Dying to be Roman by Jane Jago and E.M. Swift-Hook is a whodunit set in a modern day Britain where the Roman Empire still rules. If you missed previous episodes you can start reading from the beginning. You can listen to this on YouTube.
“This is an intrusion into my dear friend Octavia’s privacy,” the woman said imperiously. “It is intolerable.”
Dai lifted his head to see her eyes flash with anger and felt the sudden insignificance of a being a mere non-citizen, provincial Briton in the presence of over a hundred generations of pure Roman patrician breeding.
“I – I apologise, domina,” he said quickly, eyes downcast.
“I should think so. And if you wish to keep your job you will be certain this does not make it into any official report – or unofficial one. If a single word gets out, I promise you that I will ensure you have no job and no licence to live in Londinium ever again either. Do you understand?”
Dai felt his throat dry up. She more than had the power to do precisely that if she chose.
“I understand you, Domina Lydia.”
There was a slight flush of colour then in her face and for a moment Dai wondered at it, then he realised that she had not thought he recognised her.
“I am glad you do,” she said quietly. “You can leave now. I will look after poor Octavia. But remember what I said.”
Dai bowed again and moved towards the front door, as Octavia detached herself from Bryn and was scooped up into the arms of Domina Lydia who made soothing noises and stroked her hair whilst glaring over her head with cold command at Dai and Bryn.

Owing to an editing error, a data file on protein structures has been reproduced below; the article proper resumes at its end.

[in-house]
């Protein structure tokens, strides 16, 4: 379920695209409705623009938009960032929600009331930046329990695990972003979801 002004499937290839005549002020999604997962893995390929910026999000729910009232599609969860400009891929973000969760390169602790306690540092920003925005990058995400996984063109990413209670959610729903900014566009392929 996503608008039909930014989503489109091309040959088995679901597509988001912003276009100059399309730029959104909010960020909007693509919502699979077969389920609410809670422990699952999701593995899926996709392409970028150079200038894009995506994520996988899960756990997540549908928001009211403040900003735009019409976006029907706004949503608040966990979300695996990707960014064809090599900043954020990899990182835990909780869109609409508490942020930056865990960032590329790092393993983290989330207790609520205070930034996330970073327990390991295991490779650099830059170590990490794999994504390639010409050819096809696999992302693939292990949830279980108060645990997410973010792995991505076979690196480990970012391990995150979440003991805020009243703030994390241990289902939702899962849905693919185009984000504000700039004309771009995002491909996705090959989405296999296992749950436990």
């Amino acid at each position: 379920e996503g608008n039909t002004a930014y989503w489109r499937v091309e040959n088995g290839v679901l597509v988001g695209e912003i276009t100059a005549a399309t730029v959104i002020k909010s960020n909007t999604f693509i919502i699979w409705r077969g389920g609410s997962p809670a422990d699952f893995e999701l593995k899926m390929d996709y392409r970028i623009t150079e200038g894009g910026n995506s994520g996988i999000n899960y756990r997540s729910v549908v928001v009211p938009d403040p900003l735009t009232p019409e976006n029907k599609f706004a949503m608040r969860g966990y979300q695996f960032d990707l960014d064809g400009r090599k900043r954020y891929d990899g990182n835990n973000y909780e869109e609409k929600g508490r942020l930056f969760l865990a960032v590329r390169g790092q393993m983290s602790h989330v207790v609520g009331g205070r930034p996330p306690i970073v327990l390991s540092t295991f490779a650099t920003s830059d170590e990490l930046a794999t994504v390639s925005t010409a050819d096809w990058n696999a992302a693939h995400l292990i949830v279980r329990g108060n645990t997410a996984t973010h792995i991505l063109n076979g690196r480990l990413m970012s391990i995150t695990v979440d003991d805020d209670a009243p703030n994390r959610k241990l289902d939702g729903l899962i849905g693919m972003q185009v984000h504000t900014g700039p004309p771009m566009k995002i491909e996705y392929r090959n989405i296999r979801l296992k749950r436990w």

They left the apartment block in stunned silence and it was only once they were walking back to their vehicle Bryn broke it.
“You handled that well, Bard, your poet’s charm worked a treat.”
Dai shook his head.
“I’m out of practice, is all.”
Bryn stopped by a street stall.
“Two portions of garum and chips, not wrapped.”
They stood waiting as the chips were thrust into paper cones and the pungent sauce poured all over them. Bryn paid with his wrist phone and they continued walking, eating the chips as they went.
“Did you notice something odd?”
“I noticed a lot. Like the way you buried your head in her tits for example.”
“More like she did the burying bit.”
“You weren’t exactly fighting her off. Can’t say I blame you though. Not every day you get to put your face in the perfumed cleavage of a Roman matron. Or not without having your balls sliced off for it. Must have made it almost worth the threats from that pompous bitch at the end. Like we give a cracked cack whether some Roman lives in the lap of luxury or not.”
“It wasn’t that,” Dai said quietly.
Bryn looked at him.
“No. She was just terrified we’d seen her there. She didn’t ask what had happened to Rufus or even who we were, which means she must have known us. And I don’t know if you have a celebrity job on the side, Bryn, but I’m really not that famous.”